Second Reading: Romans 5:1-11
“God proves his love for us in that while we still were sinners Christ died for us.”
– Paul speaks of suffering, endurance, character and hope – hope that is not mere wish, but the confidant look to the future – for the God who justifies sinners, the God who reconciled us while we were yet enemies, who brings that day when all things are made new.

Gospel: John 4:5-42
“A Samaritan woman came to draw water, and Jesus said to her, ‘Give me a drink.’” – Left alone by his disciples at the well outside of town at midday, Jesus transforms the life of a Samaritan woman who comes to draw water.

Photocredit: dkbonde.  Bridalveil Falls, Yosemite.

Audacity

Saturday

John 4

File:Angelika Kauffmann - Christus und die Samariterin am Brunnen -1796.jpeg

Angelica Kauffman, Christ and the Woman at the Well, 1796

19The woman said to him, “Sir, I see that you are a prophet. 20Our ancestors worshiped on this mountain, but you say that the place where people must worship is in Jerusalem.”

There are things in the text that are jarring to ancient ears that seem perfectly innocent to us: that Jesus should speak to a woman in public; that a Judean would ask a Samaritan for a drink; that Jesus should discuss this woman’s her sexual life when she is not a relative.

We catch a hint of the scandal of all this when the disciples come back: Just then his disciples came. They were astonished that he was speaking with a woman, but no one said, “What do you want?” or, “Why are you speaking with her?” (v. 27)  But since we don’t find it shocking, the audacity of Jesus often eludes us.  It’s like listening to Holst’s “The Planets” without a brass section; you can still get the melody, but you are missing all the drama.

There is another shocking element in the text we no longer hear: Jesus discusses theology with this woman.  Theology was the domain of men.  It was men who gathered to dispute questions of the law and prophets.  It was men who held a synagogue service. Theology was part of the public square not the domestic one.  For Jesus to discuss the proper location of worship with a woman was remarkable.  Astonishing.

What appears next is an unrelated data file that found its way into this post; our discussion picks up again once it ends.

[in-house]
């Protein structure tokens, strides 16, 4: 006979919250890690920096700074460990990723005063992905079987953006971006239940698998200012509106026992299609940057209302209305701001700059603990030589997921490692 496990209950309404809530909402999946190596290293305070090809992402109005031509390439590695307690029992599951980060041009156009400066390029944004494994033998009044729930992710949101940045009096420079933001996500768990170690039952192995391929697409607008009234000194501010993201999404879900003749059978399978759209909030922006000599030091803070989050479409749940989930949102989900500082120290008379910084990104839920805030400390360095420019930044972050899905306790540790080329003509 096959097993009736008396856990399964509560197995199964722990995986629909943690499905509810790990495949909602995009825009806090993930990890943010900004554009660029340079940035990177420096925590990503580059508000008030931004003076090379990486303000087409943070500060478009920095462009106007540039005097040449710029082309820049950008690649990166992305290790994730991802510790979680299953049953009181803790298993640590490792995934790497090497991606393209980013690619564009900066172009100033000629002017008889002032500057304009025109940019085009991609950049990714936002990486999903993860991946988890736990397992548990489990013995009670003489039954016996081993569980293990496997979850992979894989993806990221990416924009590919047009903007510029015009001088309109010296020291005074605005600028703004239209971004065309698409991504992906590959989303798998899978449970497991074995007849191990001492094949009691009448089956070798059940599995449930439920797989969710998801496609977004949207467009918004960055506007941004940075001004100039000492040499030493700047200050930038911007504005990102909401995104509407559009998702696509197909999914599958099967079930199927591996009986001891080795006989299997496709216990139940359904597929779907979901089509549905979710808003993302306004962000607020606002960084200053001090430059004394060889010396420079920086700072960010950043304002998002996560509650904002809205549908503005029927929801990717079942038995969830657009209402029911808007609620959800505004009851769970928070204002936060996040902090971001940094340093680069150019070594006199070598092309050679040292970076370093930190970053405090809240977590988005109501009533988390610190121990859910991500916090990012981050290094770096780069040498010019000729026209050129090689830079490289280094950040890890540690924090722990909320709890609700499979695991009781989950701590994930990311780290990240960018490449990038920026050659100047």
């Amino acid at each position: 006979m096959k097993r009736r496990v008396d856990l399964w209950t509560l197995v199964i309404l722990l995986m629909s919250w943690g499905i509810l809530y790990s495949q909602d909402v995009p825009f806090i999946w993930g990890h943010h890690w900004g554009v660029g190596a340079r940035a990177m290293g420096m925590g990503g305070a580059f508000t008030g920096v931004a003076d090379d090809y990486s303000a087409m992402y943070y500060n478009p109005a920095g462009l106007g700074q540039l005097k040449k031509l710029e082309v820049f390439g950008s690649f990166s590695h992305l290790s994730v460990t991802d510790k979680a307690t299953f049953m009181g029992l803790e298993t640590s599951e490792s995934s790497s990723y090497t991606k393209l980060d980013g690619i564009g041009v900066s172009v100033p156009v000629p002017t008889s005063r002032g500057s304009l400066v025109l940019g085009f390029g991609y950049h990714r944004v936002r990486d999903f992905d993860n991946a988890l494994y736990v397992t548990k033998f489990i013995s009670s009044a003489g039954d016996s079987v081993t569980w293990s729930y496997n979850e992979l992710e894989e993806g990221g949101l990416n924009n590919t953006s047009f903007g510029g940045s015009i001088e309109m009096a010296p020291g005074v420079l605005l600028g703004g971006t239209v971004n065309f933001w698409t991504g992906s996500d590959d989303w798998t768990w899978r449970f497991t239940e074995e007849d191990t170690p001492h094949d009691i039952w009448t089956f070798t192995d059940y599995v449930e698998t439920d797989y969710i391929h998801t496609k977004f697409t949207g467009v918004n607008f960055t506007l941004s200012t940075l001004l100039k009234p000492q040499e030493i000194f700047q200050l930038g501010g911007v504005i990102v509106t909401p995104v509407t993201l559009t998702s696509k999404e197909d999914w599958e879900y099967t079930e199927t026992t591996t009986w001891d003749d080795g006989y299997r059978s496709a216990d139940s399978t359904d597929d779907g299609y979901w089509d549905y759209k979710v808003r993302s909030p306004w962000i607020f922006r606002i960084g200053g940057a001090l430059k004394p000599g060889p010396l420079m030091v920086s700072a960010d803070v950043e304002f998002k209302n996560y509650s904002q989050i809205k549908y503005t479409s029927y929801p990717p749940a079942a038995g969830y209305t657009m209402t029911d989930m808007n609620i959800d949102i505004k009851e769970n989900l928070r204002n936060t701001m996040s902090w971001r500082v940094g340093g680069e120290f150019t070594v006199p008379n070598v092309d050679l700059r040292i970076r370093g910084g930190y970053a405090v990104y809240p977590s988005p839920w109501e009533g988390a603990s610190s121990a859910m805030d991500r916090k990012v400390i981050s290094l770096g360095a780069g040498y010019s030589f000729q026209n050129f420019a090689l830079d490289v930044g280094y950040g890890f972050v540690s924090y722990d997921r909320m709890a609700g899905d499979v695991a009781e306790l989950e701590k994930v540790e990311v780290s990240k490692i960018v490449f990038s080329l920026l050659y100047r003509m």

This is a narrative like Mary sitting at Jesus’ feet, or Paul declaring there is now “neither male nor female.”  This is Junia (a woman’s name) called an apostle by Paul. This is Paul discussing the scriptures with the women in Philippi or Lydia being the head of the church in her home.  This woman of Samaria is not only a hearer of Christ, she is treated as a student – and becomes a teacher.  She gathers the men of her village and brings them to Jesus.  She is their first witness.

We misunderstand Paul’s injunction that women should be silent in the churches because we miss the dramatic and wonderful thing that women are present in the worshipping assembly.  (That a woman should be cautioned not to shame her husband in public shouldn’t make us hear Paul through the lens of the medieval church.  It is good advice still – for men and women.)

Women’s leadership in the community of the church is no shock to us now, but it is another element in this audacious reality of Christ Jesus in whom the day promised through the prophet Joel dawns and God’s spirit is poured out on all people, men and women, young and old, freeborn and slaves – a radical idea from an audacious God.

Necessary, part 2

Friday

John 4

File:Jesus and the Samaritan woman (Jruchi Gospels II MSS, Georgia, 12th cent.).jpg

Jesus and the Samaritan Woman,
Jruchi Gospels II, 12th Century, Georgia
Center of Manuscripts (Tbilisi, Georgia)

3He left Judea and started back to Galilee.  4But he had to go through Samaria

It was necessary for Jesus to go through Samaria, to go the unexpected way.  It was necessary for this woman discarded by five husbands and not worthy of a marriage contract by the one she is with.  It was necessary for this woman unwelcome among the society of woman at the well in town.  It was necessary for this woman bearing a burden of shame that has her carting water in the heat of the day rather than risking a chance encounter with others.